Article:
Gupta (top right) and her teammates will represent UBC at the World Challenge Challenge in June.
A third-year Bachelor of International Economics student is part of the winning team at the World Challenge Challenge, a presentation competition held earlier this year by UBC Global Lounge for students to tackle and propose solutions for global issues.
Anushka Gupta and her teammates received the $6000 top prize and will represent the university at the virtual International World’s Challenge Challenge in June, where they will compete for $30,000.
Gupta, who is originally from India, decided to use her knowledge of the current farmer’s protests there to develop an app called Krishi for the competition.
“Krishi aims to increase farmer productivity while bridging the gap between the Mandi, the market makers, and the kisaan, the farmers,” said Gupta. “Through three key features, a transparent pricing mechanism, a micro financing platform and a central information database, Krishi will revolutionize the Indian agricultural sector one grain at a time.”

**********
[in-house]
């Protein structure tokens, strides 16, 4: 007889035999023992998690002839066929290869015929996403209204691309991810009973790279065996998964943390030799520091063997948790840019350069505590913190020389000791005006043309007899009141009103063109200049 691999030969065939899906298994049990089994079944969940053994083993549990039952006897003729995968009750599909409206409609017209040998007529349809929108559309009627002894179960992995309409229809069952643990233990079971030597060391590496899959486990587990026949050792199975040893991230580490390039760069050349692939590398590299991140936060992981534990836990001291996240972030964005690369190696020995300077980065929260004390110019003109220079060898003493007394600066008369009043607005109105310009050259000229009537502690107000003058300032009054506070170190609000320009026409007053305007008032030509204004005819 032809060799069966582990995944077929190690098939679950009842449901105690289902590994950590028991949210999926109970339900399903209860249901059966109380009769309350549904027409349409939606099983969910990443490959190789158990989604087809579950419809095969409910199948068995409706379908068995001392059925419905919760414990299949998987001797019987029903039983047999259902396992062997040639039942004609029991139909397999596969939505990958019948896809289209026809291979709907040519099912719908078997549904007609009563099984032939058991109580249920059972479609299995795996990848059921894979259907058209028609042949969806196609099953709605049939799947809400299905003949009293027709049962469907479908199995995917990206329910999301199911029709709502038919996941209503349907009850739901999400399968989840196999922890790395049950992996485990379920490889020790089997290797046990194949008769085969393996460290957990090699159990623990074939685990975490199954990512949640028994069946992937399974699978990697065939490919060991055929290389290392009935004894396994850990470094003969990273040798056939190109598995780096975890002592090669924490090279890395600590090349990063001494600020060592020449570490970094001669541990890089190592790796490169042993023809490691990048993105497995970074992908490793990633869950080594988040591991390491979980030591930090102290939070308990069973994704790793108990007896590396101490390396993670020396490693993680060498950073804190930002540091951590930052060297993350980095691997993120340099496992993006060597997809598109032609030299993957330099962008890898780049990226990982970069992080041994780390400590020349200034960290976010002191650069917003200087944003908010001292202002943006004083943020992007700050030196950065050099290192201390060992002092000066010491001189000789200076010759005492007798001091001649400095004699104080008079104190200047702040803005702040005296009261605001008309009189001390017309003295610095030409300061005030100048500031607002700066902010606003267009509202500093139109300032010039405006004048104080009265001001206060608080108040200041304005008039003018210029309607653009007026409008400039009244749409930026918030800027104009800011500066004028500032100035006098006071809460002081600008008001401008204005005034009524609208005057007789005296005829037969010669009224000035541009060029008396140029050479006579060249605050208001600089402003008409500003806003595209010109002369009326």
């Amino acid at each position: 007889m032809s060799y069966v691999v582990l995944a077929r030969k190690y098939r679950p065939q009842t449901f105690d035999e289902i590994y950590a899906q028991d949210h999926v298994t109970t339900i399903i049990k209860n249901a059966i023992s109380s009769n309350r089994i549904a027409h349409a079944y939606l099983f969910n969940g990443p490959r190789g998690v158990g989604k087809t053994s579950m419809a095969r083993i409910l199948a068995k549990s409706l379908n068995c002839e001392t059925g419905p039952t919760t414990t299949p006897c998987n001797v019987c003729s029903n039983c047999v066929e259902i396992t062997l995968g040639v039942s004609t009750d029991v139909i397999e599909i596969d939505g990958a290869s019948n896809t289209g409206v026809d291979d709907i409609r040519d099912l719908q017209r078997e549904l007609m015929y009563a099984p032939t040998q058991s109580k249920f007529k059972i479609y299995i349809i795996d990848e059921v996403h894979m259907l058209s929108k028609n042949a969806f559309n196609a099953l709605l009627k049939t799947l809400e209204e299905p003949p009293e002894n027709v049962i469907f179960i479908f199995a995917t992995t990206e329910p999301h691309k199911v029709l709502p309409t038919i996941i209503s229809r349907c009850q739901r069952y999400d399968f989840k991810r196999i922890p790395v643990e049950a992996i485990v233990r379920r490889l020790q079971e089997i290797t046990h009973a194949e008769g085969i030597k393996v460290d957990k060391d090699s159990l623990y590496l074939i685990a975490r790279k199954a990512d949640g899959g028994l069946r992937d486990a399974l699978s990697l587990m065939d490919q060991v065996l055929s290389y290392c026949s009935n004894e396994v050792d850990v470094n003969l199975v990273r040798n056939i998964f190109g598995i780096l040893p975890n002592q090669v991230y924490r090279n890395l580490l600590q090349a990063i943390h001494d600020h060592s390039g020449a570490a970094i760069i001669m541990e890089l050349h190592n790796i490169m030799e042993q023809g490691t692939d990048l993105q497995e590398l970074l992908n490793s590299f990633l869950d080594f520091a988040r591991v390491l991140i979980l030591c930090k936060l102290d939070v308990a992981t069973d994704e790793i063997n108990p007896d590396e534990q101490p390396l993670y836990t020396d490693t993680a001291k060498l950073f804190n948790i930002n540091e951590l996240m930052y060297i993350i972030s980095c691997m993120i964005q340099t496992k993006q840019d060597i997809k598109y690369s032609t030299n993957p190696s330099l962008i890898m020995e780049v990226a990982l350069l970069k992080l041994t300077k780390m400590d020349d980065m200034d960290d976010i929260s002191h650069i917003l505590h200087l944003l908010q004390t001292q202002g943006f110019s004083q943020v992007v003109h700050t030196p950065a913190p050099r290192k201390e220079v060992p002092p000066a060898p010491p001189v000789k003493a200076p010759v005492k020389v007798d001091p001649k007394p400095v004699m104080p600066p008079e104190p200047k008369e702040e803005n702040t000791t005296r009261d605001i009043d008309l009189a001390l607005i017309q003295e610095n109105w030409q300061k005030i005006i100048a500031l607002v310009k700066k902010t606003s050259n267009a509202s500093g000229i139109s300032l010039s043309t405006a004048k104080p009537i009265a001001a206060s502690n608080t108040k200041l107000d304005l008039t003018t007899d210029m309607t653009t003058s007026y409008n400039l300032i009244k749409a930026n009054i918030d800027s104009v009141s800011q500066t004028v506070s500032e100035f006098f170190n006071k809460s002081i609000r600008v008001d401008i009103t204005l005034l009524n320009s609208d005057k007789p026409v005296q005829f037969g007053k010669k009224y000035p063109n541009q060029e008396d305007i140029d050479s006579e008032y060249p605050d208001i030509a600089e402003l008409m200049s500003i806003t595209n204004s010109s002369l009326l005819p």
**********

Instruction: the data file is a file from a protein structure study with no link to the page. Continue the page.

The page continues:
This app will provide a platform for the Mandi and farmers to directly either input prices or receive them. This information of prices will provide a form of aid for the farmers. Gupta’s team argued that this would reduce misinformation and create an efficient market where information is available and accessible to everyone.
“We’re planning on using the $6000 prize money towards our research and development of the app,” said Gupta. “We need to reach out to software developers, increase the size of our team, and start our branding process.”
Gupta credits her successful pitch to the knowledge she gained in the BIE program.
“As a part of an accelerated program like BIE, we are taught about not just how economic models work theoretically, but also about its applications in real life through case studies and research on several topics which affect the social systems in developing nations,” said Gupta. “This competition was the perfect platform for me to actually apply my learnings from class in a real world scenario and test out the implications of reducing the knowledge gap on efficacy of the agriculture markets.”